This MBW op/ed comes from Ryan Blakeley, a Ph.D. in Musicology candidate at the Eastman School of Music. His research investigates how music streaming has affected music industries, creative practices, and listening habits.
You’d be forgiven for thinking that music streaming services such as Spotify, Apple Music, and Amazon Music have rendered local listening habits and cultures less relevant.
After all, music streaming is now available in most parts of the world and allows users to listen to artists from across the globe. In many ways, music has never been more accessible.
Yet the importance of regionality persists, even with increased global connectivity.
From local scenes to national laws, music consumption and distribution remain closely tied to location.
This has profound implications for how people listen to and experience music, how artists and labels can market new releases and schedule tours, and how streaming services can effectively tap into markets to maximize revenue.
Here are six reasons why locality still matters for the global music streaming business.
1. Local (Sub)genres and Styles
Although music streaming has brought mainstream superstars to international audiences, it is also introducing listeners to various local styles of music: Latin music revenues in the United States went up 19% last year, for instance, and Afropop and K-pop have similarly gained traction with a wider listenership.
Streaming services also need to cater their offerings to the specific musical preferences of local markets, however. This is because listening habits can differ wildly based on the city or country, with music scenes often being built around local artists, venues, tastemakers, and fan cultures.
While global audiences may be increasingly familiar with broad categories like “Latin music” and “Afropop,” they are likely less familiar with, say, the subgenres of Brazilian sertanejo. (For a closer look at music consumption by city and country, the website Every Noise at Once breaks down Spotify’s statistics on specific genres in different countries and associations between genres and specific cities.)
“Although music streaming has brought mainstream superstars to international audiences, it is also introducing listeners to various local styles of music.”
Internationally available streaming services must take these listener behaviours into consideration when launching in new markets. Not only do these companies have to adjust their software for market fit – for example programming local language preferences – but they also need to acquire and promote prominent local talent by working with influential artists and tastemakers (such as journalists, radio hosts, managers, and DJs).
The free streaming service Audiomack, for instance, runs a series of Hometown Heroes playlists curated by leading voices from certain cities or countries. Spotify likewise promotes local music with regional editorial playlists. These principles often extend to personalized recommendations as well, which algorithmically tailor content to users based on their location, accounting for factors like language and genre. It goes without saying that user acquisition and retention rates will be higher when users can easily find and access the music they want.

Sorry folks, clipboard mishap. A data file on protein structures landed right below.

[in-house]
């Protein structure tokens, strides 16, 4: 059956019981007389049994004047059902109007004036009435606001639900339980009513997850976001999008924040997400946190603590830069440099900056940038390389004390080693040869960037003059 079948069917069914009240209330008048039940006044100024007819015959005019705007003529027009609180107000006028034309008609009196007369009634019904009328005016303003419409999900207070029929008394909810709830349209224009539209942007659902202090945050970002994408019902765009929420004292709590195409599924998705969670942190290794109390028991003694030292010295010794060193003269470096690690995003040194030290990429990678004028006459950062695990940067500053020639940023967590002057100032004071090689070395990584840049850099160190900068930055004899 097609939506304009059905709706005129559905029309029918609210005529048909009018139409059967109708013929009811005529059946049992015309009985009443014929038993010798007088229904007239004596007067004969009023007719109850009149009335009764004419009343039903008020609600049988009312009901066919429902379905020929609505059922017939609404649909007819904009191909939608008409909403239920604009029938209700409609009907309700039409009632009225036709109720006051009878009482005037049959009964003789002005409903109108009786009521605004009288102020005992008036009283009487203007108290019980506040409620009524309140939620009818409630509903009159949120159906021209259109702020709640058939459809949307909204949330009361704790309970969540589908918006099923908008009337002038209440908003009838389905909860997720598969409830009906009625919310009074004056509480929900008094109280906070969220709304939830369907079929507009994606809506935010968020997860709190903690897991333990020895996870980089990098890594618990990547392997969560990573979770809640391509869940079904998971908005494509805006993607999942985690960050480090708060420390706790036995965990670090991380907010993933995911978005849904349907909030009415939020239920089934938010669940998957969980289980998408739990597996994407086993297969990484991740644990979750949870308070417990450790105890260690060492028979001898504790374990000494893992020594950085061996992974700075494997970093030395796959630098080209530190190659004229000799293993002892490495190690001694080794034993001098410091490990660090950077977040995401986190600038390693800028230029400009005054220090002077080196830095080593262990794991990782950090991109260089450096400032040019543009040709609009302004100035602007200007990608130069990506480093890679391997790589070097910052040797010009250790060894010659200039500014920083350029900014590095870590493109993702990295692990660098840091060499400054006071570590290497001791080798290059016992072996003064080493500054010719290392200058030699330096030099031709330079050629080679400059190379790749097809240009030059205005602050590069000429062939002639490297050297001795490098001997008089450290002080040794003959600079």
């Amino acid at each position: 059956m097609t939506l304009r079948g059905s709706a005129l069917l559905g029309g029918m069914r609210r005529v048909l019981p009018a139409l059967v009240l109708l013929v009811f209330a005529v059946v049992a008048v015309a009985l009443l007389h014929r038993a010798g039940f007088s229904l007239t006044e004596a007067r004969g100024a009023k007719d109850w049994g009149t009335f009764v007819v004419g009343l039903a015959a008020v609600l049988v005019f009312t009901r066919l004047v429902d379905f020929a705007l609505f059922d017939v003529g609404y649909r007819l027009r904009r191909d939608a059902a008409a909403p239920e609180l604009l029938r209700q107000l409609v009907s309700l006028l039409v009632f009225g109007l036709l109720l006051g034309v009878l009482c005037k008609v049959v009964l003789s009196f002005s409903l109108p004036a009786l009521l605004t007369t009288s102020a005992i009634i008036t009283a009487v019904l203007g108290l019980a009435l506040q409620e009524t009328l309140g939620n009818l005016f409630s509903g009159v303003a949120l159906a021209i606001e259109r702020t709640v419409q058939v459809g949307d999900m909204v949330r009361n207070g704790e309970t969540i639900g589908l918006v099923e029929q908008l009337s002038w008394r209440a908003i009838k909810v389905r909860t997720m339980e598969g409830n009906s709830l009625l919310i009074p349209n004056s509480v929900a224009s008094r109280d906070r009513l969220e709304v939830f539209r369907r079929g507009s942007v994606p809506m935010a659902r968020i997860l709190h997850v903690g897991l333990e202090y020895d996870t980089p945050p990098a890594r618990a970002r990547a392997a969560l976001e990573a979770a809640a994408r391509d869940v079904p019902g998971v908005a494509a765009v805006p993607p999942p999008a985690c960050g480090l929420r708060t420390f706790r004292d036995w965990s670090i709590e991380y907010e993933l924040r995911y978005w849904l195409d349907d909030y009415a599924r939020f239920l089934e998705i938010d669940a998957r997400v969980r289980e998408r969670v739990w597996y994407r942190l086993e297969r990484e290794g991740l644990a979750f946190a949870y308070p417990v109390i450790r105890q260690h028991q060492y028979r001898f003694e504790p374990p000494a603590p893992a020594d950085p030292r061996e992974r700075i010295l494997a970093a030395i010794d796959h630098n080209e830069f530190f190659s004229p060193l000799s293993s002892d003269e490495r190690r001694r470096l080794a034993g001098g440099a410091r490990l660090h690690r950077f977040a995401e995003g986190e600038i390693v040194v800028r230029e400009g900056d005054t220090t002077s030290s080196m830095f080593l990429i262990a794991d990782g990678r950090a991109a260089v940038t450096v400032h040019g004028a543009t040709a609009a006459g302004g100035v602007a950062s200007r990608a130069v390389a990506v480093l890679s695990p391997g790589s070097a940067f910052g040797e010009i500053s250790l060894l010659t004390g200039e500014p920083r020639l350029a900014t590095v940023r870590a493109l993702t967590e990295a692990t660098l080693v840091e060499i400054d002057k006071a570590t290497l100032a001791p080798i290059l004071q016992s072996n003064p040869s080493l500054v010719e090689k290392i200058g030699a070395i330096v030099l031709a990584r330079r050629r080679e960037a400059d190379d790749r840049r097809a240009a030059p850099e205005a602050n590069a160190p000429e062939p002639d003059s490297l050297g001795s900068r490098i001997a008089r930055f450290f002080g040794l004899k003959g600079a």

The importance of local markets has also led to a flourishing of music streaming services that focus on specific locations. The examples are endless: Gaana and JioSaavn in India; Anghami in the Middle East and North Africa; Boomplay, Deedo, and Mdundo in several African countries; Nada Kita in Indonesia, and so forth. Several of these region-specific streaming services are powered by Tuned Global, a company that specializes in providing music streaming solutions to brands.
Such services pride themselves on having a more intimate understanding of local music preferences, and they often have more specialized catalogues and features. These companies try to instill a sense of local identity that distinguishes them from more generic mainstream services. At the same time, localized services’ focus can’t be too narrow, as most local audiences have come to expect access to at least some of the most popular international music.
Listeners from local markets will naturally be drawn to streaming services that cater to their own needs, so it is no surprise that regionality continues to play such an important role in music streaming curation and features.
2. Curating for Culture
Beyond differing musical preferences, every culture has its own values, attitudes, and practices that inevitably influence their streaming markets. This often entails localizing offerings based on regional events, such as playlists for national holidays or even unique features for religious observances.
The service Anghami, for example, is geared towards countries with large Muslim populations and offers a special mode for Ramadan that foregrounds an audio version of the Quran as well as related podcasts.
“Different cultural practices can also influence how users interact with streaming services.”
Cultural norms can affect music streaming uptake as well. In Japan, for instance, consumers’ continued preference for physical media like CDs has meant that the country has been much slower to adopt streaming than many other countries despite its massive music market (although this is rapidly changing, with Japan being the fastest growing streaming market in the world).
Different cultural practices can also influence how users interact with streaming services. South Korea’s fandom culture often involves music fans incessantly streaming and downloading their favourite artists’ music to boost their numbers, as demonstrated by the K-pop BTS ARMY fandom.
Another example is that digital micropayments and online tipping (“da shang”) are common in China and account for a large portion of revenues generated by Tencent Music’s streaming apps, such as QQ Music. Such features and practices are also available elsewhere but have traditionally not been nearly as lucrative.
These are just a few ways in which local cultures can influence music streaming practices and experiences. In other words, locality doesn’t just reflect what we listen to, it also reflects who we are.
3. Socioeconomic Status
Music streaming is also shaped by listeners’ socioeconomic status, which is often closely tied to region. Listeners in affluent areas are more likely to spring for the Hi-Fi, premium subscription tiers of services such as Tidal ($19.99 USD/month), Deezer ($14.99 USD/month), or Qobuz ($12.99 USD/month) – a cost compounded by the need to have expensive Hi-Fi equipment that can support lossless, high-resolution audio.